Solve the Puzzle of the Hidden Job Market
I remember reading the Nancy Drew books, as a young girl, and was fascinated when I learned the “Secret of the Hidden Door” and other mysteries. If you are a job seeker, one of the biggest mysteries of our time is the Hidden Job Market.
It is estimated that 80% of job openings are not posted. This is called the hidden job market. As frustrating as it is, there are legitimate reasons why so many positions are not advertised on job boards or publicly . Your job is to understand why and know where you can find them.
Let’s Start with Why
There are many reasons why an organization may not advertise a position. Here are some:
- The position is not yet budgeted or approved
- Due to pending mergers, reorganizations or acquisitions, an official announcement of an opening would be premature
- The employer is replacing someone currently in the position and whose departure has not been finalized
- A variety of reasons may require a confidential search
The most common reason, though, is SHEER VOLUME. Posting a position on a major job board
often results in thousands of applications. That requires recruiters to review them to determine a manageable number to interview. As a solution, most companies choose to “reverse the process” by mining the internet for the perfect candidates. It is much easier for employers to search online vs. wading through hundreds and thousands of resumes. (http://www.brazencareerist.com/blog/2015/02/24/6-innovative-ways-recruiters-can-attract-passive-candidates/ Recruiters can search and screen (the industry calls this “sourcing”) social media platforms such as Linked In and Facebook by using keywords.
If your dream job won’t be posted, how will you find it?
- A strong online presence is not optional. Almost 90% of recruiters google job candidates, sometimes before even reviewing their resumes.
- Your Career Brand must be consistent across all social media platforms and the same consistent keywords must back up your resume.
Other than the job boards, Where to find the jobs
- The media covers companies which are expanding or entering the market. Additionally, business journals and local newspaper business sections publicize lists of top employers and growing companies. Chambers of Commerce offices generally has this information too.
- Research Linked in by searching keywords, titles, companies, and location.
- Professional and industry specific organizations can be great resources.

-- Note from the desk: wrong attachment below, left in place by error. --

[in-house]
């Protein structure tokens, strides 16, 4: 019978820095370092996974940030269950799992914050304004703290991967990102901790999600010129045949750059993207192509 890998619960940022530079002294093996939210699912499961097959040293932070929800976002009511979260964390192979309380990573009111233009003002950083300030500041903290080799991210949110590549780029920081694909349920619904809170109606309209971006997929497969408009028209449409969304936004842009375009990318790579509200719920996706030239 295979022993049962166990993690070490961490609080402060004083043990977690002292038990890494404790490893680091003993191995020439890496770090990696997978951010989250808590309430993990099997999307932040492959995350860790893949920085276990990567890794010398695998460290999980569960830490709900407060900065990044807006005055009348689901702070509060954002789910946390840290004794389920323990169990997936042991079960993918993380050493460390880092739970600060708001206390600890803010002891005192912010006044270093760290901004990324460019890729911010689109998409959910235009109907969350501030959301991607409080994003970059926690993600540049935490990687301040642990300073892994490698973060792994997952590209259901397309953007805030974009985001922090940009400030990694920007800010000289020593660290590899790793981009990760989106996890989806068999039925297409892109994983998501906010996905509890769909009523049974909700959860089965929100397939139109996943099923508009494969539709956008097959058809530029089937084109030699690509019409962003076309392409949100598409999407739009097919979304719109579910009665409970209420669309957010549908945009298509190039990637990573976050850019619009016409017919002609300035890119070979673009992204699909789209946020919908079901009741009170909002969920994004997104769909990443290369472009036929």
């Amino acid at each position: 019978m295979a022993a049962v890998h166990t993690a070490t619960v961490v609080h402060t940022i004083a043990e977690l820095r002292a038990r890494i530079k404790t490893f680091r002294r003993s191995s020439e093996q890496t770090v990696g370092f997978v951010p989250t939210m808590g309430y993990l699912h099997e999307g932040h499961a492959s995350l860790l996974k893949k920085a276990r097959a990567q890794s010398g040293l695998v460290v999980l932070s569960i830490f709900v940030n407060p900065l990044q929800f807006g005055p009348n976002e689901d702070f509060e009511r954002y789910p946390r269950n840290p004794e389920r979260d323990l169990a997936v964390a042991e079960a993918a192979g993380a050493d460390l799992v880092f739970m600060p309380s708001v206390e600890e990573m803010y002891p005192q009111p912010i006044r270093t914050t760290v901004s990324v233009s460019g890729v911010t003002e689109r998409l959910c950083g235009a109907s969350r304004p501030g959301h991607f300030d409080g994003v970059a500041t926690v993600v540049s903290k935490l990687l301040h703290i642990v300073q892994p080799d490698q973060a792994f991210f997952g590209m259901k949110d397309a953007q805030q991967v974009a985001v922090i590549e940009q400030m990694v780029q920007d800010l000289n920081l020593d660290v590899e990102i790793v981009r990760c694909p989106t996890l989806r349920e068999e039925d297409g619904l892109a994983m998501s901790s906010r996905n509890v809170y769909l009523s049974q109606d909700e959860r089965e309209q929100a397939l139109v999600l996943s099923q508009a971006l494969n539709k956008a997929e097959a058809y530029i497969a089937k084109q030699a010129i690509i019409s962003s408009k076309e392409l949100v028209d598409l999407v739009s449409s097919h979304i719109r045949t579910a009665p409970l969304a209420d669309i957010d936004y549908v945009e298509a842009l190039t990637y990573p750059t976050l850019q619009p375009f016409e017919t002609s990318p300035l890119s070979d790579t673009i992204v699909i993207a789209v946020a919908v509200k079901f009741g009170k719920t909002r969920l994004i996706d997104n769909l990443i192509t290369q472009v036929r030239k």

- Company websites and their alumni associations (i.e. simply google “Microsoft alumni association”) are often overlooked.
- Local networking support groups are a great place to start.
- College and university alumni associations want to help students and alumni.
- People prefer to hire people they know or who have been referred to them.
- Focused networking is most effective.
- Target 10 – 20 companies you have researched and which are a good fit for you.
- Identify and network with recruiters and decision makers at each one.
- Request an informational interview to learn more about their positions.
- Connect with professionals, at your level or in your area of interest.
- Share best practices.
- They have access to internal openings that aren’t advertised outside.
- They may introduce you to hiring decision makers.
- Most employers highly prefer employee referrals.
- Consider contract or temporary assignments to get your foot in the door. In my last corporate role, our growth taxed our recruiting department and we selected to work with a staffing company as part of our selection strategy. Contract or temporary employment no longer has the stigma it once did and it is a great opportunity for you to experience an organization before making an employment commitment. Once working with a company, you will also have more opportunities to learn of permanent positions.
- Volunteering can lead to permanent positions when leveraging your new knowledge and skills. Volunteering is also a perfect way to break into a new industry. Done while you are still employed will provide you with inside information and experience to add to your resume as well as people who can help you make the transition.
The great thing about the hidden market is that you are one of fewer so your efforts will stand out more distinctly than simply applying to countless jobs and getting no results.